Thursday, August 27, 2015

Print of the Week - "Daybreak - Southwest Corner Fence Line"!

"Daybreak - Southwest Corner Fence Line"
open edition/signed print from the original oil painting - © Bruce A. Morrison
(click on image for a larger view)
The print of the week this go-round is a particular favorite of mine; published from the original oil painting of a location just a few miles southeast of us (as the crow flies). 
"Daybreak - Southwest Corner Fence Line"  was indicative of a typical August morning along an old abandoned dirt road...the Song Sparrows were still singing and greeting the rising sun.  The kind of morning that beckons one back again and again, to travel or walk the road down and around the corner, and see what treasures it holds. 
This print is available in different sizes and configurations - both paper and canvas - a beautiful print!  We do have a nicely framed and matted "Daybreak - Southwest Corner Fence Line" available at the studio now but can print to order for however you would like it done; just stop by or give us a call anytime!
Thanks again for stopping by - enjoy the rest of August while you can!

Wednesday, August 19, 2015

Print of the Week - "Big Sky - Brief Shower"

"Big Sky - Brief Shower"
photograph - © Bruce A. Morrison
(click on image for a larger view)
Missed a print of the week last week as my wife and I were celebrating our 45th Wedding Anniversary!  Now we're back to daily life on the prairie and all that it brings.
This week's featured print is actually a photograph; I've been featuring so much art work, I thought a photo would be a nice change-up.  This is more befitting at this time of the year, especially now with all the rain we've been experiencing here!  Actually this is depicting just a nice brief shower in the landscape - we just got deluged with 10 inches of rain in 36 hours here the past few days...I think "brief" would be preferred now for a while.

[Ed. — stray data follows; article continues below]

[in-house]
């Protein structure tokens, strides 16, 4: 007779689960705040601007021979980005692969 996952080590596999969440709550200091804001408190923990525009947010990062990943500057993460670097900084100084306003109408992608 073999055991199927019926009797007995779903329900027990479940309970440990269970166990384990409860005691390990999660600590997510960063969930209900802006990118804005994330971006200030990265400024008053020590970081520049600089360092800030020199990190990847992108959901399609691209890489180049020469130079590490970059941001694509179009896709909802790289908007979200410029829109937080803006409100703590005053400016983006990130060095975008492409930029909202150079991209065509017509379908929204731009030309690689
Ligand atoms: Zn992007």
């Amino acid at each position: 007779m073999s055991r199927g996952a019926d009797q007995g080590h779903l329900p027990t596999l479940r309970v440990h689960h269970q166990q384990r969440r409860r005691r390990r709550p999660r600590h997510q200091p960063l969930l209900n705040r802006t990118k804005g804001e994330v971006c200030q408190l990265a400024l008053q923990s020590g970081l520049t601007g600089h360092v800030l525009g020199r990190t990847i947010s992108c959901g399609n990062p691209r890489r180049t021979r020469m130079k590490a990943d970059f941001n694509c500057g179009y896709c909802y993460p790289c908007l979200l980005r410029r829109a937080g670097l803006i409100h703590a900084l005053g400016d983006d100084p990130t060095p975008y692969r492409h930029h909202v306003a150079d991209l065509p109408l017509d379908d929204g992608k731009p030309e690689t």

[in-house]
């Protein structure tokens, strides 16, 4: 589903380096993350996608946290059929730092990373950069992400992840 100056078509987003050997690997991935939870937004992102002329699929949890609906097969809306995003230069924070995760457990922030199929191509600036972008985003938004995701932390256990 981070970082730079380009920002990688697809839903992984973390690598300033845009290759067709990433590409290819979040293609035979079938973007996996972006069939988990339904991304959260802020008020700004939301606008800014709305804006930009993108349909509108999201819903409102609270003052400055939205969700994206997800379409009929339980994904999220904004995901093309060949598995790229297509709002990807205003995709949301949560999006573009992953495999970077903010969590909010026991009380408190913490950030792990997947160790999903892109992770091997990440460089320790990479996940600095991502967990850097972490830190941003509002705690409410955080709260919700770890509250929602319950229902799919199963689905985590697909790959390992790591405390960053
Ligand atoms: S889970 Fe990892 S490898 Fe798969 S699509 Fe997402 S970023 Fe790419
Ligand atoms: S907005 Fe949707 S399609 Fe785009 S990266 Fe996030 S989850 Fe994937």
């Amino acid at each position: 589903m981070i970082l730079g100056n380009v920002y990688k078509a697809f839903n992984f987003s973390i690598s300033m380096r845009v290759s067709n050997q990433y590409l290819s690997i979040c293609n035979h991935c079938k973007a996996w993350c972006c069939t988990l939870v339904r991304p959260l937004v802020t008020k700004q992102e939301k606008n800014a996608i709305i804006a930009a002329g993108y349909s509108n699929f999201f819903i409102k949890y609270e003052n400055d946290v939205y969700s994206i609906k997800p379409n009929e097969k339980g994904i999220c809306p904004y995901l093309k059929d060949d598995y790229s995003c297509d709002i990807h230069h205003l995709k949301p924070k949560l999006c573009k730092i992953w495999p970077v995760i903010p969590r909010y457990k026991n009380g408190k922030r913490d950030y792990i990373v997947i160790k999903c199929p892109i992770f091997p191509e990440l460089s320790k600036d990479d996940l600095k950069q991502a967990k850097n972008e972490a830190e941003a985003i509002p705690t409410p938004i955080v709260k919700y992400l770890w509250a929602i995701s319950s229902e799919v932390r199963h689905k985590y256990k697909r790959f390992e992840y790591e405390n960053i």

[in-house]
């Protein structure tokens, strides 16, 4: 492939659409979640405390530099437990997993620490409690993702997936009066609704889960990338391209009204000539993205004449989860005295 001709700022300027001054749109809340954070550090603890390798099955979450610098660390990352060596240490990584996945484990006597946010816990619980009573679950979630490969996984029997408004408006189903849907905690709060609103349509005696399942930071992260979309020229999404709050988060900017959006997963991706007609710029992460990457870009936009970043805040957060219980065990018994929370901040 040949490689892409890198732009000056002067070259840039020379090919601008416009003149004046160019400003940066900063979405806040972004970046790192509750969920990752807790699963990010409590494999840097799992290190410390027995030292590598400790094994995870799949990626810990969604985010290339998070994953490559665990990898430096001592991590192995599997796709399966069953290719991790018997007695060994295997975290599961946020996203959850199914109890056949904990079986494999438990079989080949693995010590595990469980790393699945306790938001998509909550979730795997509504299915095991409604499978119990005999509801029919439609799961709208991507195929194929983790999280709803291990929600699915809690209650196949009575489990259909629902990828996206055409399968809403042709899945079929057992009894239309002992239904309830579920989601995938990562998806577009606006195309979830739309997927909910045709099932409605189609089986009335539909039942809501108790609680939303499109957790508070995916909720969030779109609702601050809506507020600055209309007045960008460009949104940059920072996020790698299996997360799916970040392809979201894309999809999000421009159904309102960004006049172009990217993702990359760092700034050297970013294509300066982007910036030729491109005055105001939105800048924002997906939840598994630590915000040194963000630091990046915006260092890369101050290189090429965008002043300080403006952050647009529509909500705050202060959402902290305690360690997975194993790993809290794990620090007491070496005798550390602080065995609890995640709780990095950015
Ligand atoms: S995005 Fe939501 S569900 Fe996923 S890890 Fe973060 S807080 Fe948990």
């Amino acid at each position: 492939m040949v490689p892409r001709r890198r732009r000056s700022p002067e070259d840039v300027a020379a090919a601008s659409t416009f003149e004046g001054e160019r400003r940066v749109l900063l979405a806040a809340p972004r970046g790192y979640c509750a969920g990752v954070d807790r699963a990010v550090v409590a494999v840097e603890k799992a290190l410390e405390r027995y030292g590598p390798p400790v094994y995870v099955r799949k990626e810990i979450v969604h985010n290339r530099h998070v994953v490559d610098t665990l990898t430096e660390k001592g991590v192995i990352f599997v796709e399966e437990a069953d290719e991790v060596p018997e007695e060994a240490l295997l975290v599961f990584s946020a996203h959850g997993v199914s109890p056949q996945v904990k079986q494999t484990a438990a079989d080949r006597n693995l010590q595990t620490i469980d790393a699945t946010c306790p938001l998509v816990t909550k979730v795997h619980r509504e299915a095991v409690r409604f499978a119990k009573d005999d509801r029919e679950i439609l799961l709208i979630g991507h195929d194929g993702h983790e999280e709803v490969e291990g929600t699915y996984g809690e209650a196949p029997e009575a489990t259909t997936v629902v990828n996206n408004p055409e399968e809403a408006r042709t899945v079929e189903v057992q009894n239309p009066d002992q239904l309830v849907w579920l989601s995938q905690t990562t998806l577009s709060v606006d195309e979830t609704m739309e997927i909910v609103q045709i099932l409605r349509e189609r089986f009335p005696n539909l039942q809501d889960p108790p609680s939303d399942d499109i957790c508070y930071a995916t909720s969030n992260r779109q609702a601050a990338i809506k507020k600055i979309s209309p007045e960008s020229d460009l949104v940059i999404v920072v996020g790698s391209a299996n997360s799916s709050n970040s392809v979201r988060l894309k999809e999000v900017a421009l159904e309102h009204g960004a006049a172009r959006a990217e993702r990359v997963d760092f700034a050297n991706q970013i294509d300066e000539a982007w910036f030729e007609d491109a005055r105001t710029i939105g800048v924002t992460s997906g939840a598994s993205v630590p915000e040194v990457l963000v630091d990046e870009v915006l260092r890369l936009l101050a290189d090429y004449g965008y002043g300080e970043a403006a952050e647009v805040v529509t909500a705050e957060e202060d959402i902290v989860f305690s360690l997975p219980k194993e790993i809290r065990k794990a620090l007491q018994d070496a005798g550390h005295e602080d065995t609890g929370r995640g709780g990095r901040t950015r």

The photograph is the landscape we see every day here - the pasture across the road from us usually gets baled mid to late summer and the sky can be just an amazing compliment to add drama or beauty or both!
All my photographs are printed here in the studio on archival papers and with archival inks.  I print these as open editions and sign each one in the lower margin.
Stop by any time and see more at the studio or take a walk on the prairie pasture here and soak in some of the beauty! 
Till next time! 

Saturday, August 8, 2015

Prairie Plant of the week - Siphium laciniatum (Compass Plant)

Siphium laciniatum (Compass Plant)
photograph - © Bruce A. Morrison
(click on image for a larger view) 

This week's prairie plant features the Compass Plant; this plant is fairly iconic on the tallgrass prairie - a large plant, usually towering above me as I walk through the mid to late summer prairie.  The birds love their seeds and this plant provides a solid platform for many bird nests as well.

I first spread seed for this plant in our first year here at the acreage and five years later we had flowering stalks 5-8 feet high!  It was well worth the wait I'd say, but I'd recommend only seeding for 2-3 years (maybe less) and then wait for the plants to establish, otherwise you'll have stands too thick to navigate!

Siphium laciniatum (Compass Plant)
photograph - © Bruce A. Morrison
(click on image for a larger view)

The leaves on Compass Plants are very distinct and quite large and handsome.  The plant gets it's common name from the leaves tending to orient themselves in a general north-south direction...they are very large, a foot or more in length and half a foot or more wide...very thick and substantial to say the least!

The yellow flowers are 3-4 inches wide and are alternate up the plant's heavy/thick stem.  They attract a great variety of pollinators too!

The Compass Plant's leaves and roots was used by several first nation tribes for many different the book "Wildflowers of the Tallgrass Prairie" by Roosa and Runkel, it is even mentioned that burning a dried root during a lightning storm acted as a charm to ward off lightning strikes...or hopefully so!